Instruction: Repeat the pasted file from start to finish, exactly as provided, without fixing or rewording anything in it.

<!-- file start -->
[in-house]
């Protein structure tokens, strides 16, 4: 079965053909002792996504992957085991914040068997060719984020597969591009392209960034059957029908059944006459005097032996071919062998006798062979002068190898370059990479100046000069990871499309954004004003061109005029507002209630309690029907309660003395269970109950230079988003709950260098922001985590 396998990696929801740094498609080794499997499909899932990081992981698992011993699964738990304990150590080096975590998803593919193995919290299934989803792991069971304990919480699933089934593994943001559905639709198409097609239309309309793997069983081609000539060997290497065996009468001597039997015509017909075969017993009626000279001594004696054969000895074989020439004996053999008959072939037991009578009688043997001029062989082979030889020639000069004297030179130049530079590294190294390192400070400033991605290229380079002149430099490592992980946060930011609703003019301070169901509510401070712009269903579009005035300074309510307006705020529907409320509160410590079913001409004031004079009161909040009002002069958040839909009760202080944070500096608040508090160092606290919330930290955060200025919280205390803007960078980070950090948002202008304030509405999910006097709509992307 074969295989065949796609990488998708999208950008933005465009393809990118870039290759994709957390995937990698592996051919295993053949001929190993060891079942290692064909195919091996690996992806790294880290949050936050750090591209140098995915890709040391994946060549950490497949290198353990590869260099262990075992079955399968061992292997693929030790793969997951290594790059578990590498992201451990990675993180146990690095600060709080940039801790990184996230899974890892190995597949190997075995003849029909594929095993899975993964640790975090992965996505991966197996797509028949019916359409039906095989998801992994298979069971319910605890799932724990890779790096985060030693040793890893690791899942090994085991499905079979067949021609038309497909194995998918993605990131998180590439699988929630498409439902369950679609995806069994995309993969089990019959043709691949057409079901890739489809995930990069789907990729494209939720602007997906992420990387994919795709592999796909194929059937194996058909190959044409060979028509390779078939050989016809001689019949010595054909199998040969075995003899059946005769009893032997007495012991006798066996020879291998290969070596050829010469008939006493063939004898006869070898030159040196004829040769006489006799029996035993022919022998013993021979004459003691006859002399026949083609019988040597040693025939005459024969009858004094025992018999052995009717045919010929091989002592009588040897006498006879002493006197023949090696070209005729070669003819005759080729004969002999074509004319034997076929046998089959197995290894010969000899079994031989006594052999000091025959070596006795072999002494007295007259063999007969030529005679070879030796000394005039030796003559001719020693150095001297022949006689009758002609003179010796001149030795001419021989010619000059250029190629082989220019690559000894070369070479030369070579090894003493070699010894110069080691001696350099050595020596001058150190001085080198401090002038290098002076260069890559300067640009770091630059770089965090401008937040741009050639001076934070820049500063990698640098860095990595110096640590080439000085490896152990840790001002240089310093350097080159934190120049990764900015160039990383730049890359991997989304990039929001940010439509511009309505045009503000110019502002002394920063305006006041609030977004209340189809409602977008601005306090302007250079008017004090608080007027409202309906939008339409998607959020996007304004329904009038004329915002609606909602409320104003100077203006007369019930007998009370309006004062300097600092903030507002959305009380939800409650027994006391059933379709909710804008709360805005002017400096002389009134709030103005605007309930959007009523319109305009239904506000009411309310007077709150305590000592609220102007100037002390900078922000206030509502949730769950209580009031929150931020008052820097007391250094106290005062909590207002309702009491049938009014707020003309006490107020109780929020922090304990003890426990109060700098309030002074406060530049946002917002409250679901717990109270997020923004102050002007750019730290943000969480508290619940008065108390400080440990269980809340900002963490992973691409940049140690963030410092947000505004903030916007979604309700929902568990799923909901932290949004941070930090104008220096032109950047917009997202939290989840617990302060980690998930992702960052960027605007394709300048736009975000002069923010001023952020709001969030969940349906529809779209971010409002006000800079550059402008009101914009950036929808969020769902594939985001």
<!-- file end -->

[in-house]
């Protein structure tokens, strides 16, 4: 079965053909002792996504992957085991914040068997060719984020597969591009392209960034059957029908059944006459005097032996071919062998006798062979002068190898370059990479100046000069990871499309954004004003061109005029507002209630309690029907309660003395269970109950230079988003709950260098922001985590 396998990696929801740094498609080794499997499909899932990081992981698992011993699964738990304990150590080096975590998803593919193995919290299934989803792991069971304990919480699933089934593994943001559905639709198409097609239309309309793997069983081609000539060997290497065996009468001597039997015509017909075969017993009626000279001594004696054969000895074989020439004996053999008959072939037991009578009688043997001029062989082979030889020639000069004297030179130049530079590294190294390192400070400033991605290229380079002149430099490592992980946060930011609703003019301070169901509510401070712009269903579009005035300074309510307006705020529907409320509160410590079913001409004031004079009161909040009002002069958040839909009760202080944070500096608040508090160092606290919330930290955060200025919280205390803007960078980070950090948002202008304030509405999910006097709509992307 074969295989065949796609990488998708999208950008933005465009393809990118870039290759994709957390995937990698592996051919295993053949001929190993060891079942290692064909195919091996690996992806790294880290949050936050750090591209140098995915890709040391994946060549950490497949290198353990590869260099262990075992079955399968061992292997693929030790793969997951290594790059578990590498992201451990990675993180146990690095600060709080940039801790990184996230899974890892190995597949190997075995003849029909594929095993899975993964640790975090992965996505991966197996797509028949019916359409039906095989998801992994298979069971319910605890799932724990890779790096985060030693040793890893690791899942090994085991499905079979067949021609038309497909194995998918993605990131998180590439699988929630498409439902369950679609995806069994995309993969089990019959043709691949057409079901890739489809995930990069789907990729494209939720602007997906992420990387994919795709592999796909194929059937194996058909190959044409060979028509390779078939050989016809001689019949010595054909199998040969075995003899059946005769009893032997007495012991006798066996020879291998290969070596050829010469008939006493063939004898006869070898030159040196004829040769006489006799029996035993022919022998013993021979004459003691006859002399026949083609019988040597040693025939005459024969009858004094025992018999052995009717045919010929091989002592009588040897006498006879002493006197023949090696070209005729070669003819005759080729004969002999074509004319034997076929046998089959197995290894010969000899079994031989006594052999000091025959070596006795072999002494007295007259063999007969030529005679070879030796000394005039030796003559001719020693150095001297022949006689009758002609003179010796001149030795001419021989010619000059250029190629082989220019690559000894070369070479030369070579090894003493070699010894110069080691001696350099050595020596001058150190001085080198401090002038290098002076260069890559300067640009770091630059770089965090401008937040741009050639001076934070820049500063990698640098860095990595110096640590080439000085490896152990840790001002240089310093350097080159934190120049990764900015160039990383730049890359991997989304990039929001940010439509511009309505045009503000110019502002002394920063305006006041609030977004209340189809409602977008601005306090302007250079008017004090608080007027409202309906939008339409998607959020996007304004329904009038004329915002609606909602409320104003100077203006007369019930007998009370309006004062300097600092903030507002959305009380939800409650027994006391059933379709909710804008709360805005002017400096002389009134709030103005605007309930959007009523319109305009239904506000009411309310007077709150305590000592609220102007100037002390900078922000206030509502949730769950209580009031929150931020008052820097007391250094106290005062909590207002309702009491049938009014707020003309006490107020109780929020922090304990003890426990109060700098309030002074406060530049946002917002409250679901717990109270997020923004102050002007750019730290943000969480508290619940008065108390400080440990269980809340900002963490992973691409940049140690963030410092947000505004903030916007979604309700929902568990799923909901932290949004941070930090104008220096032109950047917009997202939290989840617990302060980690998930992702960052960027605007394709300048736009975000002069923010001023952020709001969030969940349906529809779209971010409002006000800079550059402008009101914009950036929808969020769902594939985001």